I’m not sure if I’m alone on this one or not, but I didn’t find out about the disaster in Japan through any kind of social media. I woke up, made coffee, and turned on the T.V. The disaster in Japan was dominating the airwaves, and I couldn’t look away. Of course, the internet was buzzing too; after watching the video news channels I decided it was high time to check out what the web was saying.
I was totally overwhelmed. Not by emotions, but by the sheer amount of information about the very recent disaster. There was so much I hardly knew where to start, but when I finally did I found it difficult to find any real consistent information. Such is the nature of disasters, it’s hard to say for sure how much death and damage actually occurred until weeks or months after, but a little consistency would have been appreciated at that point.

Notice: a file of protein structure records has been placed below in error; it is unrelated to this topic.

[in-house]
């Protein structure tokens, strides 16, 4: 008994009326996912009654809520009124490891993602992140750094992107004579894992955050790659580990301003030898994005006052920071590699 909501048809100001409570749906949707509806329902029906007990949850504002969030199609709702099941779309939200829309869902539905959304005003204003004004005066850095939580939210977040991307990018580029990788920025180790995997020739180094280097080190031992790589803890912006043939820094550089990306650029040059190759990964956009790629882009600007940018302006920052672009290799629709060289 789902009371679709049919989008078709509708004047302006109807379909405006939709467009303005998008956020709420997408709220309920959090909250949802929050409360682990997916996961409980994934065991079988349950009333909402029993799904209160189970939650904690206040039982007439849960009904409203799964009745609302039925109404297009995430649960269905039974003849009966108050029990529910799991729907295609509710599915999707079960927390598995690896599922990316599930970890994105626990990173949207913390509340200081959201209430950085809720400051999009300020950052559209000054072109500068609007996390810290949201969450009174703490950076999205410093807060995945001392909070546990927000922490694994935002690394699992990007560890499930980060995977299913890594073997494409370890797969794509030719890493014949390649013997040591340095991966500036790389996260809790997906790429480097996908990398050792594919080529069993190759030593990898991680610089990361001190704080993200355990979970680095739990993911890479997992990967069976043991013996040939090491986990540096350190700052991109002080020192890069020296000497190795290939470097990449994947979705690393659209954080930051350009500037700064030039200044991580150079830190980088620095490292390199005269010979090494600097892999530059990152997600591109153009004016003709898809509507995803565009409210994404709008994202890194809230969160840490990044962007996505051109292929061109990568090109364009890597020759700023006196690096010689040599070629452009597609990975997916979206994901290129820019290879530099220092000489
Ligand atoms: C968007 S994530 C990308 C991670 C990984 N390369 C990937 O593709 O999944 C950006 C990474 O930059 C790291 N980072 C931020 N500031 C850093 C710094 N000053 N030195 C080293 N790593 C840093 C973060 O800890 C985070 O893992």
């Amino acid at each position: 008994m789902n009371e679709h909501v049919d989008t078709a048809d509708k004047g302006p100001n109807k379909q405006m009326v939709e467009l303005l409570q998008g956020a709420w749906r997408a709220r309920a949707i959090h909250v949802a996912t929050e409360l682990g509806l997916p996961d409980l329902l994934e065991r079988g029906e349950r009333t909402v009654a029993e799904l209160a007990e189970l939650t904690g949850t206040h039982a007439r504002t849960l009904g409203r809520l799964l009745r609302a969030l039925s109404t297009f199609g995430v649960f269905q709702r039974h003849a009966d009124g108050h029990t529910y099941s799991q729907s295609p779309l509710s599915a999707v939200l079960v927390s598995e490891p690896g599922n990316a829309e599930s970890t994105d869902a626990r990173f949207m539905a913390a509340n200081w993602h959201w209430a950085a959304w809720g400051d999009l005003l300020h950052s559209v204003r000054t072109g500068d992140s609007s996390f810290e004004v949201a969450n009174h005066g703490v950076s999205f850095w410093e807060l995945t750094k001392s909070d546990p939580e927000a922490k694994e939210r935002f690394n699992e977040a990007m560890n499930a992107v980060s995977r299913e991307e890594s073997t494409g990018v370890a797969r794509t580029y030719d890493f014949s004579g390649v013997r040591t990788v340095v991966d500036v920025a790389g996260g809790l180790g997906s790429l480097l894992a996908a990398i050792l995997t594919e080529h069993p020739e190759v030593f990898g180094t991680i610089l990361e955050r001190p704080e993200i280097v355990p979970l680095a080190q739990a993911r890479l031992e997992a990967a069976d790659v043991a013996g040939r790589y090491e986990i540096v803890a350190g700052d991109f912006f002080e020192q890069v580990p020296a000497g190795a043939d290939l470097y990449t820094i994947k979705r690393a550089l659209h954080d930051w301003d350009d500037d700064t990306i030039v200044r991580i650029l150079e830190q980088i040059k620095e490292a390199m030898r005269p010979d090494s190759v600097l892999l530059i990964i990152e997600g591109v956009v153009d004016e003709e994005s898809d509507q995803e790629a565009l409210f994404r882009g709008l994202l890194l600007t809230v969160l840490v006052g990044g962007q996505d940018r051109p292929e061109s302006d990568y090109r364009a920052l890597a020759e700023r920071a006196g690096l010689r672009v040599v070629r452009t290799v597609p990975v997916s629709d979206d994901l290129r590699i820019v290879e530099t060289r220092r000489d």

Then came the murmurs about the potential for nuclear disaster. I went back to the Internet and had absolutely no idea what to think. Some places were saying that the Japanese people near the nuclear reactors were in imminent danger. Other places were saying it wasn’t a big deal, and some even said not to believe other sources because they were sensationalizing the danger. Ann Coulter even said on T.V that small amounts of radiation are good for you (I think that is a ridiculous statement, but I included it just to demonstrate the variance in reports).
It was only after a few days of reading internet reports that I finally saw something that was actually helpful. It was a video done by CNN that explained, in detail, the problem with the reactor. It even had an interview with one of the men who helped design the plant in question.
As far as coverage goes, the Internet had far more information than T.V news, but it was too varied. When I finally got some good information it came from a combination of the two, which works for me.